Progressive Judaism – has the rabbi ‘do’ Judaism too often (and the reason why is counter intuitive)

I’ve just finished studying Mishnah Rosh Hashanah with a group through the Lyons Learning Project and had not noticed the literary quality of the ending of the final two chapters until now. Chapter three concludes with a reflection on who is qualified to perform a mitzvah and, in so doing, release the obligation to do the same mitzvah in others who witness/hear it performed. Whereas chapter 4 notes the Shofar service of the ‘Shaliach Tzibbur’ (emissary of the community in performance of the liturgy) also releases others from their obligation. (For more discussion of these mishnayot see my teacher, Dr Josh Kulp’s brilliant exposition of every mishnah including these for the Conservative movement).

The whole massechet (Tractate) of Rosh Hashanah in the Mishnah moves geographically from the Temple to a Synagogue based religious world. At the same time, rabbis assume overall power instead of the Priests. And it is in these circumstances that the role of the ‘masses’ shifts from testifying regarding the new moon (about which there is a great deal made in the mishnah of not doing anything that might discourage witnesses from travelling to testify) to the hearing of the shofar.

It seems to me what we see here is an overall shift in the religious practices – the mishnah already indicates the evolution in the setting of the new moon, the format of Rosh Hashanah liturgy and so on. But it also points towards the maintenance of the hierarchy of Jewish leadership, whilst offering a new function for the rest of the Jewish population. In a sense the role for the ‘Jew in the pew’ contracts and becomes more passive from testifying regarding the new moon to hearing the shofar blown on your behalf by someone else.

It’s this that go me thinking as we concluded our study of the massechet. And here I’m drawn the innovation in liturgy that occurs in the 19th century in what becomes Reform Judaism. Rabbi Professor Jonathan Magonet writes:

A variety of issues affected decisions about Reform liturgy in the 19th century. The external one was the consequence of emancipation and the desire to become accepted as full citizens of European societies. This meant bringing the actual service into conformity with contemporary Christian ‘models’, including greater decorum, aided by the introduction of musical accompaniment; a shorter service, by removing repetitions; reading prayers in unison instead of individually; and the introduction of a sermon addressing contemporary issues.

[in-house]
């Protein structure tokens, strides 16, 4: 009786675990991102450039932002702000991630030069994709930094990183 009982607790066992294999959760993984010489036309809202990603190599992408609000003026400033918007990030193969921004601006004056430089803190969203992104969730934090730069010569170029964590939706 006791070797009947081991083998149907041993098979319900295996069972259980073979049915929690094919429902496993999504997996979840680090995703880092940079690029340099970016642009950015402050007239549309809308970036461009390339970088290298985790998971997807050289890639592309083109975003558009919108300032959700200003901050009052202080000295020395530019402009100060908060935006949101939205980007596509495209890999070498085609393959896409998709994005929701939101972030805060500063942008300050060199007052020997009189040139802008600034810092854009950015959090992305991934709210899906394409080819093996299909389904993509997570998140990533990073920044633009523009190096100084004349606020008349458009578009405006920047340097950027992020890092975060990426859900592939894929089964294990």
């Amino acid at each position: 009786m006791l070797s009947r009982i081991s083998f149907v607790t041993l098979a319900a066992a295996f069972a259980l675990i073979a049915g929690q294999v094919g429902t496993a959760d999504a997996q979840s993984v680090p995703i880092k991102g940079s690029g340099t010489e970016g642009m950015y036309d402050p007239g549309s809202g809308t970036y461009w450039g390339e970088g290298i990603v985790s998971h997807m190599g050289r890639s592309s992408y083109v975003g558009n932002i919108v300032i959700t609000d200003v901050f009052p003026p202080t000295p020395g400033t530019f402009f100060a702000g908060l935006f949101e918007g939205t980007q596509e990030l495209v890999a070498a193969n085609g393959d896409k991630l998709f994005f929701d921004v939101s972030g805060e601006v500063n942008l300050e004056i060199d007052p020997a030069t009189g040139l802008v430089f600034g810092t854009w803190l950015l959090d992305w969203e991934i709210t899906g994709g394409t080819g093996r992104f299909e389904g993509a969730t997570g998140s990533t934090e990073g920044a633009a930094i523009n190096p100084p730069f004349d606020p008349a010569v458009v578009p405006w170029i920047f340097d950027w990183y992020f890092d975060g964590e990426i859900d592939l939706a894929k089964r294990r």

The move to unison and increased conformity was later followed by a move to greater participation accompanied with a shift away from expecting someone to perform rituals in public and thereby release you from the obligation for them. The corollary of this is also the increase in musical accompaniment and the ‘participatory performances’ which summer camps have engendered in progressive synagogues today (though the most classical of progressive synagogues favour decorum over participation in their music, with professional choirs and organs). For more reflections on synagogue changes in music and services Larry Hoffman has a very accessible description in the book ‘Sacred Strategies‘.

Overall the theory, at least, is that everyone fulfils their obligation themselves and is not dependent on a shaliach tzibbur. So in theory, Reform Judaism should be full of people who are expert in praying – well I suppose we have developed many experts in singing the prayers but I wonder if there’s a difference.

Anyway, here’s where I got to in my reflections on Mishnah Rosh Hashanah – what if these trajectories towards notional ideas of democratisation, participation and ‘you have to read it together because no-one can say it for you’, has counter intuitively failed to produce expert participants. Progressive Judaism, with some wonderful and significant exceptions, has a rabbi ‘do’ more Judaism for their congregations than I suspect other philosophical perspectives – to the extent that in more than one community I have felt like a very over qualified page turner and reader of the siddur – five years of rabbinic training and I’m reading out loud to adults.